Last November, NYPD officers allegedly physically assaulted a black autistic teenager, throwing him face-down to the sidewalk outside his home, punching him in the face, and then taking him to the station-house to interrogate him before finally releasing him without charges.
According to his attorneys, Troy Canales was stopped when police saw him leaning against a car outside the house. Like many autistic people, he did not make eye contact. The officers’ apparent assumption that a black teenager who did not make eye contact was “suspicious” illustrates the ways in which intersecting racial and disability biases can result in discriminatory targeting of autistic people of color. One officer’s later claim that he “feared for his life” during the interaction – with the implication that black men are inherently threatening – echoes those made by Trayvon Martin’s killer in Sanford, Florida and Michael Brown’s killer in Ferguson, Missouri. Such claims ignore the effects that such incidents have on their victims – Troy Canales, for example, continues to suffer from trauma associated with the beating and is was for some time afraid to go outside his own house.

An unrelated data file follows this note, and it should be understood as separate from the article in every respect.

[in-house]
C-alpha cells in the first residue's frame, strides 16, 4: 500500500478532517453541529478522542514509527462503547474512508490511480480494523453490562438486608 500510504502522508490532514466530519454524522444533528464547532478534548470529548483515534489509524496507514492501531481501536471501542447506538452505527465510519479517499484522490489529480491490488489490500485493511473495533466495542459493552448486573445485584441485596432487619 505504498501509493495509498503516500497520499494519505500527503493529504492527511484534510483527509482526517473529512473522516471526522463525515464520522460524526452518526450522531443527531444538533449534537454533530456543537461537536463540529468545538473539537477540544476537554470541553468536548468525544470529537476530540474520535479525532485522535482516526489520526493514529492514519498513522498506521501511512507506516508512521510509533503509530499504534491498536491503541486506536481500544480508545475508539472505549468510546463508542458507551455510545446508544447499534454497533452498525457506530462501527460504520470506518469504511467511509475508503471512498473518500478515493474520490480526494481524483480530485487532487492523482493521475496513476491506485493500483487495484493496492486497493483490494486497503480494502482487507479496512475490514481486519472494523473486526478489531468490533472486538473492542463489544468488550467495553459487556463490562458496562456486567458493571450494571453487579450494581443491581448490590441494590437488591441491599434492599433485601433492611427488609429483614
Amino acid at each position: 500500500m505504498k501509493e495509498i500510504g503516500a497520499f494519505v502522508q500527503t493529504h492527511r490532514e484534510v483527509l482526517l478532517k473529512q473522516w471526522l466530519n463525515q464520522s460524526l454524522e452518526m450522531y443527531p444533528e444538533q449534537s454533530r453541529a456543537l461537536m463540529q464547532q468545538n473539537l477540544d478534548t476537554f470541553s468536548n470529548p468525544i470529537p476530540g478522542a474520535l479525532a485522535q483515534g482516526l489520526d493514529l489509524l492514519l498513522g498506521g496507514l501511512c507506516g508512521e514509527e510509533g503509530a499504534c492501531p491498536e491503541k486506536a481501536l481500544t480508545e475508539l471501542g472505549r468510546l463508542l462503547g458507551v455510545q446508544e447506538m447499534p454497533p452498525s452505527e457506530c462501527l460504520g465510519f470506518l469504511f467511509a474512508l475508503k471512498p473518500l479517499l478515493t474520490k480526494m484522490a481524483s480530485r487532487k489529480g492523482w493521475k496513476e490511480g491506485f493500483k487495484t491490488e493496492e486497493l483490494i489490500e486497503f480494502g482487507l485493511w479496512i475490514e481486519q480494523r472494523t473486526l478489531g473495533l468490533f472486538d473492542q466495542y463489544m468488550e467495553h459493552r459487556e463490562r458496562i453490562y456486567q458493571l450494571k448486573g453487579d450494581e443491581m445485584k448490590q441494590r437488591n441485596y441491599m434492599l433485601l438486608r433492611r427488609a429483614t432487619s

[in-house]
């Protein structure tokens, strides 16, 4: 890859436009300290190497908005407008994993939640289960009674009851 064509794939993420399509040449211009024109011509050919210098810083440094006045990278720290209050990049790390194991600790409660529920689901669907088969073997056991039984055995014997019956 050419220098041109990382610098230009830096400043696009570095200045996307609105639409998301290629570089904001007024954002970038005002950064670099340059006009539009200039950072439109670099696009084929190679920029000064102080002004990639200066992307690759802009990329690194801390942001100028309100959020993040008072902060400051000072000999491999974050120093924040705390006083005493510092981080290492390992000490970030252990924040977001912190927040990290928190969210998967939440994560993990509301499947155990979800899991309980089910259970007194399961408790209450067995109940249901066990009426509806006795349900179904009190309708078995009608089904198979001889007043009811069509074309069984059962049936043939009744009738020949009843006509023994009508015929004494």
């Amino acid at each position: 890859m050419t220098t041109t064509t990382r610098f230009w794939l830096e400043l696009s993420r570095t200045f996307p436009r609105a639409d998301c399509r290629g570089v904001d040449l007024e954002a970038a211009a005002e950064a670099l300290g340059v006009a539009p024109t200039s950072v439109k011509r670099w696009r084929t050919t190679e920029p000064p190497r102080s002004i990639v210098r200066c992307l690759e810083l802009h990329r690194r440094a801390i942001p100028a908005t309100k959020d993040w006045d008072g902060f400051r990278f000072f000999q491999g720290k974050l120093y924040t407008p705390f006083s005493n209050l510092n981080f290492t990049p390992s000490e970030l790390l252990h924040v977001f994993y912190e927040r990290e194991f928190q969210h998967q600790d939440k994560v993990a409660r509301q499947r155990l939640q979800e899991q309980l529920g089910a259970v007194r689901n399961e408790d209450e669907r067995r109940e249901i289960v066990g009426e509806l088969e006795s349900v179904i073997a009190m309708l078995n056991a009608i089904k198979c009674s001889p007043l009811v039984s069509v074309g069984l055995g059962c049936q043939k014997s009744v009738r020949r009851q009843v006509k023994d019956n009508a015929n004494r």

Troy’s story, as outlined in his lawsuit, mirrors similar incidents involving autistic people of color – especially black young men and boys – profiled as criminals firstly on account of race and secondly on account of disability. We call to mind the injustices perpetrated against Tario Anderson in South Carolina, Javonte “Jay” Gorham in North Carolina, and Reginald “Neli” Latson, Kayleb Moon-Robinson, and Brian Thompson in Virginia, in addition to many others. It is further sobering that these young people could have joined Stephon Edward Watts in Illinois and Steven Eugene Washington and Mohamed Usman Chaudhry in Los Angeles, all autistic men of color who did not survive their encounters with police.
The Autistic Self Advocacy Network supports Troy Canales and his family in their quest for justice through their civil rights lawsuit against the NYPD. We are deeply saddened and outraged by the rampant racism and ableism impacting autistic people of color in our society, as revealed through data on police encounters and stories such as Canales’. In light of numerous incidents of violence against people with disabilities by this particular police department, including the death of Eric Garner at the hands of an NYPD officer, it is long past time to urge systemic reform in policing. It is our hope that the outcome of this lawsuit will include meaningful reforms. As we have in the past, we renew our call to the U.S. Department of Justice to address systemic police brutality targeting people with disabilities as part of a continuing national conversation on police violence.
We believe in a future in which people with disabilities and people of color have the same access to safety and justice as white and non-disabled people. As we continue to work toward the public policy and societal changes necessary to build this future, we offer the collective strength of the autistic community in solidarity with Troy Canales, one of our own, as he demands equal rights and equal justice.